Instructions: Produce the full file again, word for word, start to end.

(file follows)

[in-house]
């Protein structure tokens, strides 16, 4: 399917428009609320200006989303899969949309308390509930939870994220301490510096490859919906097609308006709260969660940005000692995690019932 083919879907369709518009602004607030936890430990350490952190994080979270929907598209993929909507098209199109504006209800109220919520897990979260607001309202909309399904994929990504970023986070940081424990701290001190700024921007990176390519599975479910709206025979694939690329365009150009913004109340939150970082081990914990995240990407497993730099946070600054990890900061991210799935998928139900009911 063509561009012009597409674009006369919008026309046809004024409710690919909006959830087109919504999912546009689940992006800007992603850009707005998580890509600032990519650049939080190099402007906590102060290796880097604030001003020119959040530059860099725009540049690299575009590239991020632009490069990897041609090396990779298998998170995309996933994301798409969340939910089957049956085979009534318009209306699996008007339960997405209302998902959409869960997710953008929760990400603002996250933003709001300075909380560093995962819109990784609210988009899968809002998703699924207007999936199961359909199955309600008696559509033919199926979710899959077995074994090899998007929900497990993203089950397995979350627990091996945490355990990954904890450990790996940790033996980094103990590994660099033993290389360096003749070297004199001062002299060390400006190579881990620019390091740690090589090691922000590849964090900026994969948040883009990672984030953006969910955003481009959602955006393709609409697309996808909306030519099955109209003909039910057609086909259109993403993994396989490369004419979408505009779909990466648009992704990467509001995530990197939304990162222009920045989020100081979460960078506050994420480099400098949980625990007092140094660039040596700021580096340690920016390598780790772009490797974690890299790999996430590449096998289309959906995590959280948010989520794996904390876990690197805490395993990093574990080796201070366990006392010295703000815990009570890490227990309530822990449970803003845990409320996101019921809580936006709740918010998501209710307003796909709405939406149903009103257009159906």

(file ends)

[in-house]
């Protein structure tokens, strides 16, 4: 399917428009609320200006989303899969949309308390509930939870994220301490510096490859919906097609308006709260969660940005000692995690019932 083919879907369709518009602004607030936890430990350490952190994080979270929907598209993929909507098209199109504006209800109220919520897990979260607001309202909309399904994929990504970023986070940081424990701290001190700024921007990176390519599975479910709206025979694939690329365009150009913004109340939150970082081990914990995240990407497993730099946070600054990890900061991210799935998928139900009911 063509561009012009597409674009006369919008026309046809004024409710690919909006959830087109919504999912546009689940992006800007992603850009707005998580890509600032990519650049939080190099402007906590102060290796880097604030001003020119959040530059860099725009540049690299575009590239991020632009490069990897041609090396990779298998998170995309996933994301798409969340939910089957049956085979009534318009209306699996008007339960997405209302998902959409869960997710953008929760990400603002996250933003709001300075909380560093995962819109990784609210988009899968809002998703699924207007999936199961359909199955309600008696559509033919199926979710899959077995074994090899998007929900497990993203089950397995979350627990091996945490355990990954904890450990790996940790033996980094103990590994660099033993290389360096003749070297004199001062002299060390400006190579881990620019390091740690090589090691922000590849964090900026994969948040883009990672984030953006969910955003481009959602955006393709609409697309996808909306030519099955109209003909039910057609086909259109993403993994396989490369004419979408505009779909990466648009992704990467509001995530990197939304990162222009920045989020100081979460960078506050994420480099400098949980625990007092140094660039040596700021580096340690920016390598780790772009490797974690890299790999996430590449096998289309959906995590959280948010989520794996904390876990690197805490395993990093574990080796201070366990006392010295703000815990009570890490227990309530822990449970803003845990409320996101019921809580936006709740918010998501209710307003796909709405939406149903009103257009159906």